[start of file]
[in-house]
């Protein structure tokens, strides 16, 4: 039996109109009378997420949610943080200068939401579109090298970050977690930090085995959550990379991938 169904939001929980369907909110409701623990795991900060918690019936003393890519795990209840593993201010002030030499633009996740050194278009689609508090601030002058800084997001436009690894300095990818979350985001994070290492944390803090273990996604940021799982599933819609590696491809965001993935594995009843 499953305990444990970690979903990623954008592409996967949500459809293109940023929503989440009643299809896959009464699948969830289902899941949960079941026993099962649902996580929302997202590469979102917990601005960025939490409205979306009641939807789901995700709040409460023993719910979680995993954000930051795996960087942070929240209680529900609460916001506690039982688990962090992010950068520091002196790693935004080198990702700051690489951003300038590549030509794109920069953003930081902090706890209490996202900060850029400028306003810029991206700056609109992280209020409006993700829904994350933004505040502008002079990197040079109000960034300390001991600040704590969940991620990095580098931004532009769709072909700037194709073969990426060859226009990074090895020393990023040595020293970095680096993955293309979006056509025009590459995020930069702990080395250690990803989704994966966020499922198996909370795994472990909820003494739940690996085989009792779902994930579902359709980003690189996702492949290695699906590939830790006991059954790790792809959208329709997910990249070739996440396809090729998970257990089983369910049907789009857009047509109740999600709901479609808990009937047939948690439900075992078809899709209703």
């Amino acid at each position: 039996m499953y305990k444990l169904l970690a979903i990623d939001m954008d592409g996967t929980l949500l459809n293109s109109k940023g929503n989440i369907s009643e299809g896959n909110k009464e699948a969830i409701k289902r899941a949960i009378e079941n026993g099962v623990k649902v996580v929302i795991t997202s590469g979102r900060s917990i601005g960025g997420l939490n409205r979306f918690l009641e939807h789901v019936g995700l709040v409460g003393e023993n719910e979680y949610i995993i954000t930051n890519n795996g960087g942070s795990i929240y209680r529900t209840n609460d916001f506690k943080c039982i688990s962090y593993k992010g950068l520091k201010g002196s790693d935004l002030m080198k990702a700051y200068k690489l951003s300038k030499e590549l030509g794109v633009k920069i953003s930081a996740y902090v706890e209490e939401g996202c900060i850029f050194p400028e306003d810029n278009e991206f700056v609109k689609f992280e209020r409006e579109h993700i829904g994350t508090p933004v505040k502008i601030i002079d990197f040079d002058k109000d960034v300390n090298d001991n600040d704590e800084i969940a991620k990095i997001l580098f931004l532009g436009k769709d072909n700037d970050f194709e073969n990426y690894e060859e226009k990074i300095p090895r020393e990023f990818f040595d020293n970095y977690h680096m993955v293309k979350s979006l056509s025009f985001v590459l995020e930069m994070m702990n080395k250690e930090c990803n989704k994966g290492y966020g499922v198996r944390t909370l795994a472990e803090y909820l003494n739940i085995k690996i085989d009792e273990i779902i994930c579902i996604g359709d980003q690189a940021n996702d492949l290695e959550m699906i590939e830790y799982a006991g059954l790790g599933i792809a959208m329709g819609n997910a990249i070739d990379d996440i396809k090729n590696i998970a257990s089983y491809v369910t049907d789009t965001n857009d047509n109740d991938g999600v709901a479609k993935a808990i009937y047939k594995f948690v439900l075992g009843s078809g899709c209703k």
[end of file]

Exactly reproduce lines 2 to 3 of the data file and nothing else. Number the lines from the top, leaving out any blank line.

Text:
């Protein structure tokens, strides 16, 4: 039996109109009378997420949610943080200068939401579109090298970050977690930090085995959550990379991938 169904939001929980369907909110409701623990795991900060918690019936003393890519795990209840593993201010002030030499633009996740050194278009689609508090601030002058800084997001436009690894300095990818979350985001994070290492944390803090273990996604940021799982599933819609590696491809965001993935594995009843 499953305990444990970690979903990623954008592409996967949500459809293109940023929503989440009643299809896959009464699948969830289902899941949960079941026993099962649902996580929302997202590469979102917990601005960025939490409205979306009641939807789901995700709040409460023993719910979680995993954000930051795996960087942070929240209680529900609460916001506690039982688990962090992010950068520091002196790693935004080198990702700051690489951003300038590549030509794109920069953003930081902090706890209490996202900060850029400028306003810029991206700056609109992280209020409006993700829904994350933004505040502008002079990197040079109000960034300390001991600040704590969940991620990095580098931004532009769709072909700037194709073969990426060859226009990074090895020393990023040595020293970095680096993955293309979006056509025009590459995020930069702990080395250690990803989704994966966020499922198996909370795994472990909820003494739940690996085989009792779902994930579902359709980003690189996702492949290695699906590939830790006991059954790790792809959208329709997910990249070739996440396809090729998970257990089983369910049907789009857009047509109740999600709901479609808990009937047939948690439900075992078809899709209703």
């Amino acid at each position: 039996m499953y305990k444990l169904l970690a979903i990623d939001m954008d592409g996967t929980l949500l459809n293109s109109k940023g929503n989440i369907s009643e299809g896959n909110k009464e699948a969830i409701k289902r899941a949960i009378e079941n026993g099962v623990k649902v996580v929302i795991t997202s590469g979102r900060s917990i601005g960025g997420l939490n409205r979306f918690l009641e939807h789901v019936g995700l709040v409460g003393e023993n719910e979680y949610i995993i954000t930051n890519n795996g960087g942070s795990i929240y209680r529900t209840n609460d916001f506690k943080c039982i688990s962090y593993k992010g950068l520091k201010g002196s790693d935004l002030m080198k990702a700051y200068k690489l951003s300038k030499e590549l030509g794109v633009k920069i953003s930081a996740y902090v706890e209490e939401g996202c900060i850029f050194p400028e306003d810029n278009e991206f700056v609109k689609f992280e209020r409006e579109h993700i829904g994350t508090p933004v505040k502008i601030i002079d990197f040079d002058k109000d960034v300390n090298d001991n600040d704590e800084i969940a991620k990095i997001l580098f931004l532009g436009k769709d072909n700037d970050f194709e073969n990426y690894e060859e226009k990074i300095p090895r020393e990023f990818f040595d020293n970095y977690h680096m993955v293309k979350s979006l056509s025009f985001v590459l995020e930069m994070m702990n080395k250690e930090c990803n989704k994966g290492y966020g499922v198996r944390t909370l795994a472990e803090y909820l003494n739940i085995k690996i085989d009792e273990i779902i994930c579902i996604g359709d980003q690189a940021n996702d492949l290695e959550m699906i590939e830790y799982a006991g059954l790790g599933i792809a959208m329709g819609n997910a990249i070739d990379d996440i396809k090729n590696i998970a257990s089983y491809v369910t049907d789009t965001n857009d047509n109740d991938g999600v709901a479609k993935a808990i009937y047939k594995f948690v439900l075992g009843s078809g899709c209703k």